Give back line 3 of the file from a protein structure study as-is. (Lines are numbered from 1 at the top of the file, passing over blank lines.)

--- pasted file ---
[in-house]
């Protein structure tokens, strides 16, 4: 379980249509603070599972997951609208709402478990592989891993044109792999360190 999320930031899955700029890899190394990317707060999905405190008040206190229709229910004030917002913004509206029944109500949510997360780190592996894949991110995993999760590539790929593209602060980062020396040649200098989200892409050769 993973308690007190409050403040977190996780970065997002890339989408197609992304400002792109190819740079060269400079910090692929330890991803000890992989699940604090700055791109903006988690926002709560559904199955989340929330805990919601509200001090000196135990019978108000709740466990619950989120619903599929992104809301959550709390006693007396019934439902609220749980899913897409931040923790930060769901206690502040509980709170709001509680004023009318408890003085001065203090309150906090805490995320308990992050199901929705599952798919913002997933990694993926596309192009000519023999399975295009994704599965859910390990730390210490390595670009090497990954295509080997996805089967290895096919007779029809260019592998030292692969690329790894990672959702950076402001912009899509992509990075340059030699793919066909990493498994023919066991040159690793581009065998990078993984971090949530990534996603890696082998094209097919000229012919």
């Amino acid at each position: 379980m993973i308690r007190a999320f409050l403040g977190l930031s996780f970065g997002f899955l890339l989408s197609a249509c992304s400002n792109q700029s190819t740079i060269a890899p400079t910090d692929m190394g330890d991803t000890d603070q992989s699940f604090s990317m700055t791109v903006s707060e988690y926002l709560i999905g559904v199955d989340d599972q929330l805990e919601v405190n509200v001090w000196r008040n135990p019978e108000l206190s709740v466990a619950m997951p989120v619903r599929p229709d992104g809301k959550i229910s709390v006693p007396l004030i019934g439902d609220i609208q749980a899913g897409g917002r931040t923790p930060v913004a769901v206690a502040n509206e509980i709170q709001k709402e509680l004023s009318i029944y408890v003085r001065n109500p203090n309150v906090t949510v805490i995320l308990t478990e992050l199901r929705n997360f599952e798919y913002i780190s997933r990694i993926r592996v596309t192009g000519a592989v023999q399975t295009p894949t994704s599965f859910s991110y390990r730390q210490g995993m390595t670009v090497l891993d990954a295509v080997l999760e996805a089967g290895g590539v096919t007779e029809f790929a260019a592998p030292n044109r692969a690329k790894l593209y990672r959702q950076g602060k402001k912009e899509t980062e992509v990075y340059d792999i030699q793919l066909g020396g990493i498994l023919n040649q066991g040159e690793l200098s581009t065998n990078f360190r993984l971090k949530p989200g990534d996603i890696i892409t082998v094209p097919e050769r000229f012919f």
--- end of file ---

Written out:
């Amino acid at each position: 379980m993973i308690r007190a999320f409050l403040g977190l930031s996780f970065g997002f899955l890339l989408s197609a249509c992304s400002n792109q700029s190819t740079i060269a890899p400079t910090d692929m190394g330890d991803t000890d603070q992989s699940f604090s990317m700055t791109v903006s707060e988690y926002l709560i999905g559904v199955d989340d599972q929330l805990e919601v405190n509200v001090w000196r008040n135990p019978e108000l206190s709740v466990a619950m997951p989120v619903r599929p229709d992104g809301k959550i229910s709390v006693p007396l004030i019934g439902d609220i609208q749980a899913g897409g917002r931040t923790p930060v913004a769901v206690a502040n509206e509980i709170q709001k709402e509680l004023s009318i029944y408890v003085r001065n109500p203090n309150v906090t949510v805490i995320l308990t478990e992050l199901r929705n997360f599952e798919y913002i780190s997933r990694i993926r592996v596309t192009g000519a592989v023999q399975t295009p894949t994704s599965f859910s991110y390990r730390q210490g995993m390595t670009v090497l891993d990954a295509v080997l999760e996805a089967g290895g590539v096919t007779e029809f790929a260019a592998p030292n044109r692969a690329k790894l593209y990672r959702q950076g602060k402001k912009e899509t980062e992509v990075y340059d792999i030699q793919l066909g020396g990493i498994l023919n040649q066991g040159e690793l200098s581009t065998n990078f360190r993984l971090k949530p989200g990534d996603i890696i892409t082998v094209p097919e050769r000229f012919f």